Potential First Round playoff matchups for the Capitals: Carolina Hurricanes

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We have reached the home stretch of the NHL season. It's time to look ahead to see who the Caps could play in the first round. With a few days in between games, now's a good time for Andrew Gillis and JJ Regan to look at how Washington stacks up against potential matchups in a seven-game series.

Today's team: The Carolina Hurricanes

Why the Hurricanes would be a good matchup for the Caps

Andrew: I suppose this is as simple as looking at previous meetings this season between the Capitals and Hurricanes.

Yes, the most recent one got off the rails in a hurry for the Capitals. But even if you discount the November victory for Washington, the Capitals have played two of their best games of 2022 against the Metro’s top team — they're just a team that Capitals play well against. It would be a wildly intense and physical series, and I think that favors the Capitals if it becomes a slugfest. 

Goaltender Frederik Andersen has had an outstanding season for Carolina and currently boasts a .927 save percentage for the year. Since Jan. 1, that average is essentially the same (.925). But in that same timeframe, Capitals goalie Vitek Vanecek has a .916 — an average that went down significantly after a poor night at Capital One Arena on Monday. I think the goalie matchup might be closer than it seems off-hand. 

While the Capitals have the skill to match up with the Hurricanes, the way I think they win in the playoffs is by turning each series into a war that forces teams to grind out victories each night, and each shift. That’s certainly possible against the Hurricanes.


JJ: It's a bit tougher to answer this question in the wake of Carolina's 6-1 win on Monday, but that was a game that mattered more for the Hurricanes than it did the Caps. Washington won each of the first three matchups between these two teams and Carolina needed to win Monday to avoid the season sweep.

While Washington has been up and down this season, the Hurricanes have been consistently one of the top teams in the league, yet they have really struggled against the Caps this season. Generally I do not think regular season results matter much if at all when two teams meet in the playoffs, but it does show that this is a team Washington gets up for and plays well against.

Carolina is very aggressive with its forecheck which gave the Caps fits in their playoff series in 2019. With the departure of Brenden Dillon and Zdeno Chara in the offseason, Washington's defense relies less on muscle and more on quick puck movement which will be better able to handle what the Hurricanes throw at them.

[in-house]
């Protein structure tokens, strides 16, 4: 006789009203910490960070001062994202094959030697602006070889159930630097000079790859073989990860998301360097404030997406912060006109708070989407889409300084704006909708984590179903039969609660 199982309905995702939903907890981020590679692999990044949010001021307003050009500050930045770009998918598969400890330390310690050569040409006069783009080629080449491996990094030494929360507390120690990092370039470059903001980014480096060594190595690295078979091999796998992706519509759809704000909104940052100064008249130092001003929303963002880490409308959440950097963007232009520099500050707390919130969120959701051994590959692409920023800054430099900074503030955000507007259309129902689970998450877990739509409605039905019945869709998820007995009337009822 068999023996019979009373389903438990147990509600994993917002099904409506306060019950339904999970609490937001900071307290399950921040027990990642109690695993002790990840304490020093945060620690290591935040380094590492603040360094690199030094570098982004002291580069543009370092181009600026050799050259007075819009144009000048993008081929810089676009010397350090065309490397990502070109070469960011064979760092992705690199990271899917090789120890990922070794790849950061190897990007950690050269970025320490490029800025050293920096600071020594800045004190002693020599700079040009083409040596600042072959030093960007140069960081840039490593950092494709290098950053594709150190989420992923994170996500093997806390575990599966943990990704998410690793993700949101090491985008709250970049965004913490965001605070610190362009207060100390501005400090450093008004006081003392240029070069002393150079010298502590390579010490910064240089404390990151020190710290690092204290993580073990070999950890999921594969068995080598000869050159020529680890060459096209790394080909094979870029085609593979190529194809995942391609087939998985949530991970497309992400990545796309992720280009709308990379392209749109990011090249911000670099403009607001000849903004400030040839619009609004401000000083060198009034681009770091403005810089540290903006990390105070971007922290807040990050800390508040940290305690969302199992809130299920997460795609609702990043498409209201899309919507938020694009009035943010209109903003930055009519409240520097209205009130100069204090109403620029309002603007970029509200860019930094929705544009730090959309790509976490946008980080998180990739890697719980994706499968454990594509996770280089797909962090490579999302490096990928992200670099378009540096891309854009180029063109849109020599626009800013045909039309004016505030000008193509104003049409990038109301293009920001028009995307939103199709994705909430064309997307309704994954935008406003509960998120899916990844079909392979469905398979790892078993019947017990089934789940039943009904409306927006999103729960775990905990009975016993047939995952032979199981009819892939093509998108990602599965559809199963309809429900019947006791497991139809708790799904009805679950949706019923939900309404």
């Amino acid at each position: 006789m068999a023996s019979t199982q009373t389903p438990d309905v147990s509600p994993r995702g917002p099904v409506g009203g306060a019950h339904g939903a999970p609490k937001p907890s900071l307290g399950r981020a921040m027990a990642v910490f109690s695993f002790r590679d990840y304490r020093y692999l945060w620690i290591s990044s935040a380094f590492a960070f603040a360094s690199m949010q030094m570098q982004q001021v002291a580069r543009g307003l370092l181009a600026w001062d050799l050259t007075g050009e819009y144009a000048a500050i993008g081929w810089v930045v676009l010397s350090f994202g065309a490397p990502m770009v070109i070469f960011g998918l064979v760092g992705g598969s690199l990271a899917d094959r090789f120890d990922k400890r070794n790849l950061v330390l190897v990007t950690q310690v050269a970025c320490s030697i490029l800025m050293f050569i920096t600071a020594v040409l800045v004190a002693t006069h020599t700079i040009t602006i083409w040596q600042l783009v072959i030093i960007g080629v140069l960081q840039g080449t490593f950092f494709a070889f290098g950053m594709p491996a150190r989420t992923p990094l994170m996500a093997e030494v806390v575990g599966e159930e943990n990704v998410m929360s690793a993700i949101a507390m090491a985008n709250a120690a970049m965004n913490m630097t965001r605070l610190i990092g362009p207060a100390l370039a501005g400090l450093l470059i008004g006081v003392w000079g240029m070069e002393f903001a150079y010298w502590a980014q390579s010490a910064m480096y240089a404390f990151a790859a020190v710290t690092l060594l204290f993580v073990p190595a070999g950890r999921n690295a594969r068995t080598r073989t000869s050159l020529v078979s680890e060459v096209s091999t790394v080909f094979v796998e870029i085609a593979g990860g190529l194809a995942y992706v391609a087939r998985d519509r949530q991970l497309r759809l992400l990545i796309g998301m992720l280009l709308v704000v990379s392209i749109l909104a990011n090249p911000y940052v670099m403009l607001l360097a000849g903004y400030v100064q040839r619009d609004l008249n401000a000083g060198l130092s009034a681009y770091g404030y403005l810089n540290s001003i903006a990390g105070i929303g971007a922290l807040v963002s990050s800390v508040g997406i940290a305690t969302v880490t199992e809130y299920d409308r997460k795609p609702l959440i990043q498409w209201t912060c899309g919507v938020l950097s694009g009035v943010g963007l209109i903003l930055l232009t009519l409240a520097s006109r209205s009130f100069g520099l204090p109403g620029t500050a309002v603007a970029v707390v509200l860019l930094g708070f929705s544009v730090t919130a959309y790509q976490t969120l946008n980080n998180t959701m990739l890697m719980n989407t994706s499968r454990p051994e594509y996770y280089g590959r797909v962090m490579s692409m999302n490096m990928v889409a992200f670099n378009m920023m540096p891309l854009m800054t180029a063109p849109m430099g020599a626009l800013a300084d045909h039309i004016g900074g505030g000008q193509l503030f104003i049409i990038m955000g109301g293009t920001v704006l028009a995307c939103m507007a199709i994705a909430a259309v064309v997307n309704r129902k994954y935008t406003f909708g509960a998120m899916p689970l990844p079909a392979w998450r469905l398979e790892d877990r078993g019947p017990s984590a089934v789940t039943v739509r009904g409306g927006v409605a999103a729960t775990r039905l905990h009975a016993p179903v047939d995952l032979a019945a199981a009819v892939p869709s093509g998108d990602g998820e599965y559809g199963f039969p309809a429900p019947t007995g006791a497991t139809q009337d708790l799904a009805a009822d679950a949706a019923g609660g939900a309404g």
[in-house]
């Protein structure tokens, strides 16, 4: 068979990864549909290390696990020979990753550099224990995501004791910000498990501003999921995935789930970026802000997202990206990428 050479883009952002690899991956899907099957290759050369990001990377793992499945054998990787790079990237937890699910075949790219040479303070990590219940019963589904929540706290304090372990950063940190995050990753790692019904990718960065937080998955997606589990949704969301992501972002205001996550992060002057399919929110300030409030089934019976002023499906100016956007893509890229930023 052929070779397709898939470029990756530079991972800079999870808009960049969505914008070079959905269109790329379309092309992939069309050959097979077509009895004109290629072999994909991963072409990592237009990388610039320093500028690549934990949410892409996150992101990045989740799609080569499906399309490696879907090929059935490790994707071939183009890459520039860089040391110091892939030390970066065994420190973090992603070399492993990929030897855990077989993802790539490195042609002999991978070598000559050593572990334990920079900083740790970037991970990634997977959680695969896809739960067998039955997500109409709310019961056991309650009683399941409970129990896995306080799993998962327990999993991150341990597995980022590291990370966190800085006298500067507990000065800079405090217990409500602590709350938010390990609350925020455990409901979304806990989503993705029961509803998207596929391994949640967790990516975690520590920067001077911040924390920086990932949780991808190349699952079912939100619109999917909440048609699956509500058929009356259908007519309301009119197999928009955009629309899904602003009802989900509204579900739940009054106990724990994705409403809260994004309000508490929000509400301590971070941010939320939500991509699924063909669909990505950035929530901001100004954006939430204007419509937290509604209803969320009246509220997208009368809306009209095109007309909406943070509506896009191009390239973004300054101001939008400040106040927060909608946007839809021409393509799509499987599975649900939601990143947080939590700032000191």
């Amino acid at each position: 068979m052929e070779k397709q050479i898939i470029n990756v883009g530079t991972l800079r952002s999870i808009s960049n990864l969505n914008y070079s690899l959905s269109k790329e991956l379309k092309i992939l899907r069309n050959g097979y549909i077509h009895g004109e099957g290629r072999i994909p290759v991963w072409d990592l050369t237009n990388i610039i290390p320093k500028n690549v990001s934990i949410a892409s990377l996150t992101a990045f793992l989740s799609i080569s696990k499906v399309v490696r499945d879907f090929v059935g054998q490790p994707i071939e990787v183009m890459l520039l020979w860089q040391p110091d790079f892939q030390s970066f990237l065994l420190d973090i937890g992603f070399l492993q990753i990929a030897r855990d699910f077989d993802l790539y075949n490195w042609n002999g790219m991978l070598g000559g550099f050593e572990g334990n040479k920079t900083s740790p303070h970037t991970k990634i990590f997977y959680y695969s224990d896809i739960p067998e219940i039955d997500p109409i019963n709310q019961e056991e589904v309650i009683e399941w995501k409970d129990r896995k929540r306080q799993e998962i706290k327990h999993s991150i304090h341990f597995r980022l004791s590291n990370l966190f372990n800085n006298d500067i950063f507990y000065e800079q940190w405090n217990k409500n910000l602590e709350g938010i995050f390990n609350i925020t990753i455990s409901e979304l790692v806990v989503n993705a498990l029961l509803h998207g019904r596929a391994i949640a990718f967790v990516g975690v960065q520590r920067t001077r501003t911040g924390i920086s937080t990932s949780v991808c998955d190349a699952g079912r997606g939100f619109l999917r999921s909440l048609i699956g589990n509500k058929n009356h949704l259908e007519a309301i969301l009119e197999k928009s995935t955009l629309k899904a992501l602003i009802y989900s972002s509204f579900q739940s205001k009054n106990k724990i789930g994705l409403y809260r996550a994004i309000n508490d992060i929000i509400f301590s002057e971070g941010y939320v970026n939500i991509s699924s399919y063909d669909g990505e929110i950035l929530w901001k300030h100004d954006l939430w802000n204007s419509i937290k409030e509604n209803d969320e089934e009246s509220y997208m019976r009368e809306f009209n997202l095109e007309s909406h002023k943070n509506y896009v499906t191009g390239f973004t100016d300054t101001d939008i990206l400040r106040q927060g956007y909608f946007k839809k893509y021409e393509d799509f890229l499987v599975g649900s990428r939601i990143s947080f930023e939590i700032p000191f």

I have to disagree with Andrew and say I believe Carolina is absolutely the more skilled team and it's not close, but Washington is the more physical one. In a budding rivalry and with a head coach as fiery as Rod Brind'Amour, I think there is the possibility the Hurricanes could allow themselves to get distracted by physical play and lose focus. I especially believe that after hearing what they had to say about Lars Eller's hit on Jesperi Kotkaniemi.

In the three games the Caps won, Washington had more power play opportunities in each game and scored at least one power play goal. This Caps team is at its best when it plays physical so I definitely see some potential of drawing Carolina into playing in a way that would benefit Washington.

Why the Hurricanes would be a bad matchup for the Caps

Andrew: Pretty much just extrapolate what happened in Monday’s loss and there’s the answer. 

The Hurricanes are a fast and aggressive team and are one of the best in the sport in terms of creating chances, both in quality and quantity, at five-on-five play. If the Capitals struggle at all on the blue line with turnovers or with quick-decision making, the series can go haywire fast.

Additionally, Carolina is, to say it bluntly, essentially the opposite of what Washington is as a team. The Hurricanes’ top five point-getters are 24, 21, 27, 28 and 26 years old. They try to force opponents into mistakes with their speed and aggressiveness on the forecheck. They want to speed the game up into a track meet rather than a defensive fistfight.

If the Capitals have any trouble at all handling what the Hurricanes present, it’s going to be the steepest climb possible to win that series.

JJ: Carolina has a very deep lineup and that is a problem for a Capitals team where health has been a question mark all year. When healthy, Washington matches up fairly well, but it only takes one or two injuries for bad mismatches to develop which Carolina can expose. On offense, Nicklas Backstrom and Anthony Mantha seem to be holding steady after lengthy injury absences, but T.J. Oshie and Nic Dowd have struggled to stay healthy. If there are any injuries on the blue line, I think Matt Irwin or Michal Kempny would really struggle against Carolina's forecheck.


Offensively, the Hurricanes are one of the best teams in the NHL in generating shots and high-danger chances. Defensively, they are good at suppressing chances, have the best goals against per game average and the best penalty kill.

It's tough to find a real weak spot on this team. Maybe you think goaltending could be. Isn't that the knock on Andersen, that he can't win in the playoffs?

I thought so too until I looked up his actual playoff numbers. Andersen has a career postseason save percentage of .916 including a .936 last season. If your goalie gives you that level of goaltending, you should be able to win. It turns out that Andersen's postseason struggles are really just Toronto's postseason struggles and not really his.